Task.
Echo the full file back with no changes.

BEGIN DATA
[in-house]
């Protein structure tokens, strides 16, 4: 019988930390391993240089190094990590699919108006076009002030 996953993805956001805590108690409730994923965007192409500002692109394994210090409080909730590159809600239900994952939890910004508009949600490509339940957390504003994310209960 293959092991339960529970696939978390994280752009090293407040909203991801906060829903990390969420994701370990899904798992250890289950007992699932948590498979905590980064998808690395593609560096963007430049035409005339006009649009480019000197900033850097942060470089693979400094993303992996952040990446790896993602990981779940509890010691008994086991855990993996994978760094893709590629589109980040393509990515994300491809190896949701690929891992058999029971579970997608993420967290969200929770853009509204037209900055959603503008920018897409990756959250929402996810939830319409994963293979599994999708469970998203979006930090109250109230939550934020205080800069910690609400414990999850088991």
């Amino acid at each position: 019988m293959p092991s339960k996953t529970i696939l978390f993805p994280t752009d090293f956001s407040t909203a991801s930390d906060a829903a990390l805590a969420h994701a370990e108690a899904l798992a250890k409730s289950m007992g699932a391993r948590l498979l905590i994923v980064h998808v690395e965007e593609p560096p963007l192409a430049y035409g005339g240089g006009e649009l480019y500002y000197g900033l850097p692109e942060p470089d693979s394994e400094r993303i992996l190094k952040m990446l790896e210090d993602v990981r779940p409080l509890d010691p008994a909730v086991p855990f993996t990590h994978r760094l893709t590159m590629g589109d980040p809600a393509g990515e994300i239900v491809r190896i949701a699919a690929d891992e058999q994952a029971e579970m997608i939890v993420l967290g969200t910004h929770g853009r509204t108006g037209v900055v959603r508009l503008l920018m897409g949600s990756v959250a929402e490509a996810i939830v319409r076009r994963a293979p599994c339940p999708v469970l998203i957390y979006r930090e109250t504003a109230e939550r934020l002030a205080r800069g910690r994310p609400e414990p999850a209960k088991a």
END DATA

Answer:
[in-house]
């Protein structure tokens, strides 16, 4: 019988930390391993240089190094990590699919108006076009002030 996953993805956001805590108690409730994923965007192409500002692109394994210090409080909730590159809600239900994952939890910004508009949600490509339940957390504003994310209960 293959092991339960529970696939978390994280752009090293407040909203991801906060829903990390969420994701370990899904798992250890289950007992699932948590498979905590980064998808690395593609560096963007430049035409005339006009649009480019000197900033850097942060470089693979400094993303992996952040990446790896993602990981779940509890010691008994086991855990993996994978760094893709590629589109980040393509990515994300491809190896949701690929891992058999029971579970997608993420967290969200929770853009509204037209900055959603503008920018897409990756959250929402996810939830319409994963293979599994999708469970998203979006930090109250109230939550934020205080800069910690609400414990999850088991």
């Amino acid at each position: 019988m293959p092991s339960k996953t529970i696939l978390f993805p994280t752009d090293f956001s407040t909203a991801s930390d906060a829903a990390l805590a969420h994701a370990e108690a899904l798992a250890k409730s289950m007992g699932a391993r948590l498979l905590i994923v980064h998808v690395e965007e593609p560096p963007l192409a430049y035409g005339g240089g006009e649009l480019y500002y000197g900033l850097p692109e942060p470089d693979s394994e400094r993303i992996l190094k952040m990446l790896e210090d993602v990981r779940p409080l509890d010691p008994a909730v086991p855990f993996t990590h994978r760094l893709t590159m590629g589109d980040p809600a393509g990515e994300i239900v491809r190896i949701a699919a690929d891992e058999q994952a029971e579970m997608i939890v993420l967290g969200t910004h929770g853009r509204t108006g037209v900055v959603r508009l503008l920018m897409g949600s990756v959250a929402e490509a996810i939830v319409r076009r994963a293979p599994c339940p999708v469970l998203i957390y979006r930090e109250t504003a109230e939550r934020l002030a205080r800069g910690r994310p609400e414990p999850a209960k088991a």